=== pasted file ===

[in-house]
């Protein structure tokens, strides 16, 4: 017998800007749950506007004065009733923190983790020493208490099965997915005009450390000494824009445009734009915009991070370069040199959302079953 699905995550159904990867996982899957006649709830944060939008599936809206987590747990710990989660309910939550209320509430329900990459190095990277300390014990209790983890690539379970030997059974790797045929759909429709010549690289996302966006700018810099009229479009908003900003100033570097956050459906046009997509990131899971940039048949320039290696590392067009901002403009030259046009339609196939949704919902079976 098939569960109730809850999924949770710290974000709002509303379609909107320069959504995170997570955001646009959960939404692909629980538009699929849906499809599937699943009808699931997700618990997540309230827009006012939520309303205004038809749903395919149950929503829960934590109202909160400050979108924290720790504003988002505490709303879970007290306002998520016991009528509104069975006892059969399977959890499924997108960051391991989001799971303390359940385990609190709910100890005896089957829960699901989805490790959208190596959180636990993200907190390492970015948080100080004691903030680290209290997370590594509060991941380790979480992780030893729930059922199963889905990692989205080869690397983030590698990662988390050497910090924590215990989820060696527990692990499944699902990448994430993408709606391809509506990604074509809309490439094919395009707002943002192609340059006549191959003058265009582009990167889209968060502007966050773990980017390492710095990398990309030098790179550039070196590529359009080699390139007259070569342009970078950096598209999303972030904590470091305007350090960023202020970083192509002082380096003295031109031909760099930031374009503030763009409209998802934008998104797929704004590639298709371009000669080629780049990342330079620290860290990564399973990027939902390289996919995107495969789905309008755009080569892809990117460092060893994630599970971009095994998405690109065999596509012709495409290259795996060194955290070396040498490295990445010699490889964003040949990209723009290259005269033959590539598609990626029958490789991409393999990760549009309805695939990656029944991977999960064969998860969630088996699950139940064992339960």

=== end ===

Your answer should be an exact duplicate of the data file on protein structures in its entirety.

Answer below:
[in-house]
């Protein structure tokens, strides 16, 4: 017998800007749950506007004065009733923190983790020493208490099965997915005009450390000494824009445009734009915009991070370069040199959302079953 699905995550159904990867996982899957006649709830944060939008599936809206987590747990710990989660309910939550209320509430329900990459190095990277300390014990209790983890690539379970030997059974790797045929759909429709010549690289996302966006700018810099009229479009908003900003100033570097956050459906046009997509990131899971940039048949320039290696590392067009901002403009030259046009339609196939949704919902079976 098939569960109730809850999924949770710290974000709002509303379609909107320069959504995170997570955001646009959960939404692909629980538009699929849906499809599937699943009808699931997700618990997540309230827009006012939520309303205004038809749903395919149950929503829960934590109202909160400050979108924290720790504003988002505490709303879970007290306002998520016991009528509104069975006892059969399977959890499924997108960051391991989001799971303390359940385990609190709910100890005896089957829960699901989805490790959208190596959180636990993200907190390492970015948080100080004691903030680290209290997370590594509060991941380790979480992780030893729930059922199963889905990692989205080869690397983030590698990662988390050497910090924590215990989820060696527990692990499944699902990448994430993408709606391809509506990604074509809309490439094919395009707002943002192609340059006549191959003058265009582009990167889209968060502007966050773990980017390492710095990398990309030098790179550039070196590529359009080699390139007259070569342009970078950096598209999303972030904590470091305007350090960023202020970083192509002082380096003295031109031909760099930031374009503030763009409209998802934008998104797929704004590639298709371009000669080629780049990342330079620290860290990564399973990027939902390289996919995107495969789905309008755009080569892809990117460092060893994630599970971009095994998405690109065999596509012709495409290259795996060194955290070396040498490295990445010699490889964003040949990209723009290259005269033959590539598609990626029958490789991409393999990760549009309805695939990656029944991977999960064969998860969630088996699950139940064992339960």